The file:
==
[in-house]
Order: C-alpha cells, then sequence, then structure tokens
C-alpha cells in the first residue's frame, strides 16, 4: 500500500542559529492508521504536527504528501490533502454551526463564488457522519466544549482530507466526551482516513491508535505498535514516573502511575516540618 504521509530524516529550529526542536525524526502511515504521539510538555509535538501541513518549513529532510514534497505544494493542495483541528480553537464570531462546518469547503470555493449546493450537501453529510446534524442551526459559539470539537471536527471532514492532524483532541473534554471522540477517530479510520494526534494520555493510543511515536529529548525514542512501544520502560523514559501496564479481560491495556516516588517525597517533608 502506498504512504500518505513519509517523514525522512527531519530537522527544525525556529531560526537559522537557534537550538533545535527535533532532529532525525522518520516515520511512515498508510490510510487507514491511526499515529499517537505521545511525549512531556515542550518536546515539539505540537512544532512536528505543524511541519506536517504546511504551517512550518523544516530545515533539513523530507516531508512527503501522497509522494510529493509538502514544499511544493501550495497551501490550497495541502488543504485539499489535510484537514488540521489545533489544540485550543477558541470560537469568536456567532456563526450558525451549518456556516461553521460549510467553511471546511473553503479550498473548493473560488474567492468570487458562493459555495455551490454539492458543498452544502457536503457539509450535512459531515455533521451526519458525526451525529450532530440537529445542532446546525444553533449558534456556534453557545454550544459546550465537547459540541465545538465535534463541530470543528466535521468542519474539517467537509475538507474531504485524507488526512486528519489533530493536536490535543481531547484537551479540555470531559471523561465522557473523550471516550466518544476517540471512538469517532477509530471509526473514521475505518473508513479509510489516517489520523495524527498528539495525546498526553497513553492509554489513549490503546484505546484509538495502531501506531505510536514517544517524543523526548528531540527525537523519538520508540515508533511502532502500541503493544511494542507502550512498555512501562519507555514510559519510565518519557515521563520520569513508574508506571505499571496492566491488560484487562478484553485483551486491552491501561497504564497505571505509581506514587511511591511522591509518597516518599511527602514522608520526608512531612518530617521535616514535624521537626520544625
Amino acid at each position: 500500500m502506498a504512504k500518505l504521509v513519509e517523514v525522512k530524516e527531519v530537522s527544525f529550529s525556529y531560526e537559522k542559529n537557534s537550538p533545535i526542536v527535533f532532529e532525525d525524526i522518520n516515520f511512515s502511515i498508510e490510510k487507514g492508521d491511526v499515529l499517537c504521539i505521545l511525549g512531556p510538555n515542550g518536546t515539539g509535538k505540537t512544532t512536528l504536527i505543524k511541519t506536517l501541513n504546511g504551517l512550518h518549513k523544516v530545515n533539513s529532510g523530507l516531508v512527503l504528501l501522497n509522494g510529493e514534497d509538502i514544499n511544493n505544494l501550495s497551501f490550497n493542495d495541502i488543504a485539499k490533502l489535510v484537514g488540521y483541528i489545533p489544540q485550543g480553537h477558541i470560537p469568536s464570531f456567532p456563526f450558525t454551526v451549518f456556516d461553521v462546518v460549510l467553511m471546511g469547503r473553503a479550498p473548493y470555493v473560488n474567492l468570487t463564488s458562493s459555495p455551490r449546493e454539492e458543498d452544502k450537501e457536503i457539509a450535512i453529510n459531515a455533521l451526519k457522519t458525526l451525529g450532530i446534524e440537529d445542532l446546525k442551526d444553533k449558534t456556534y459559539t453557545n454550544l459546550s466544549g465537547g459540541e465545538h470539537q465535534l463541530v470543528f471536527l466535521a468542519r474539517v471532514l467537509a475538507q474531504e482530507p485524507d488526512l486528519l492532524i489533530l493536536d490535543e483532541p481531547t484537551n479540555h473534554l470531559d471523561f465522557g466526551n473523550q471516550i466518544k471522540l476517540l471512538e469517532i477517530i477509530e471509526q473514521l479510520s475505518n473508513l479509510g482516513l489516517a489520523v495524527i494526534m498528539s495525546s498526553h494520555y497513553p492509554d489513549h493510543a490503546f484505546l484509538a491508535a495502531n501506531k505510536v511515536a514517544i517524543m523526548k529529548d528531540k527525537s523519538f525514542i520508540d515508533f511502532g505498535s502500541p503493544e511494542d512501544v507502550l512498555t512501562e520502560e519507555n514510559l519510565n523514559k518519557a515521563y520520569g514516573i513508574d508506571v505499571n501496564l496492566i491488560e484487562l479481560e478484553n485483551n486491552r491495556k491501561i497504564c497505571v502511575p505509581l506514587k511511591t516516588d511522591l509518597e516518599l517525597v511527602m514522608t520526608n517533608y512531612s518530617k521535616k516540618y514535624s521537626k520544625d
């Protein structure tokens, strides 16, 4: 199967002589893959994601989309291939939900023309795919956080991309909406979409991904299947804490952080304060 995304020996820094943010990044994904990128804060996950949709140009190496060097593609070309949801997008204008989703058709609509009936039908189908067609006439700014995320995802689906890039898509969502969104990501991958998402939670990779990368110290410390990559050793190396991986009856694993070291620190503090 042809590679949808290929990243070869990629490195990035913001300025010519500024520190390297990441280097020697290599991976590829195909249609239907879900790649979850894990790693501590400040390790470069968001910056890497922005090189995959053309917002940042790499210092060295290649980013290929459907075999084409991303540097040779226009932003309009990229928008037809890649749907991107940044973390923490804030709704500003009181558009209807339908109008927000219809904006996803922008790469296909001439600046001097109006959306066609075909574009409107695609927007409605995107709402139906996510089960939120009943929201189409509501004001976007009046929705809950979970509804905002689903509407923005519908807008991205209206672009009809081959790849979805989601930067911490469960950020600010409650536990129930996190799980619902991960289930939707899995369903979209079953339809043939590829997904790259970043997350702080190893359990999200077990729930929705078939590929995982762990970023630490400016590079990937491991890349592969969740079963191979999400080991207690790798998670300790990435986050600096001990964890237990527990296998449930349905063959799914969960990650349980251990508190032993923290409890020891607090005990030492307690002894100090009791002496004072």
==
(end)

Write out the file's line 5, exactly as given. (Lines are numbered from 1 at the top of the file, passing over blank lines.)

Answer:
């Protein structure tokens, strides 16, 4: 199967002589893959994601989309291939939900023309795919956080991309909406979409991904299947804490952080304060 995304020996820094943010990044994904990128804060996950949709140009190496060097593609070309949801997008204008989703058709609509009936039908189908067609006439700014995320995802689906890039898509969502969104990501991958998402939670990779990368110290410390990559050793190396991986009856694993070291620190503090 042809590679949808290929990243070869990629490195990035913001300025010519500024520190390297990441280097020697290599991976590829195909249609239907879900790649979850894990790693501590400040390790470069968001910056890497922005090189995959053309917002940042790499210092060295290649980013290929459907075999084409991303540097040779226009932003309009990229928008037809890649749907991107940044973390923490804030709704500003009181558009209807339908109008927000219809904006996803922008790469296909001439600046001097109006959306066609075909574009409107695609927007409605995107709402139906996510089960939120009943929201189409509501004001976007009046929705809950979970509804905002689903509407923005519908807008991205209206672009009809081959790849979805989601930067911490469960950020600010409650536990129930996190799980619902991960289930939707899995369903979209079953339809043939590829997904790259970043997350702080190893359990999200077990729930929705078939590929995982762990970023630490400016590079990937491991890349592969969740079963191979999400080991207690790798998670300790990435986050600096001990964890237990527990296998449930349905063959799914969960990650349980251990508190032993923290409890020891607090005990030492307690002894100090009791002496004072």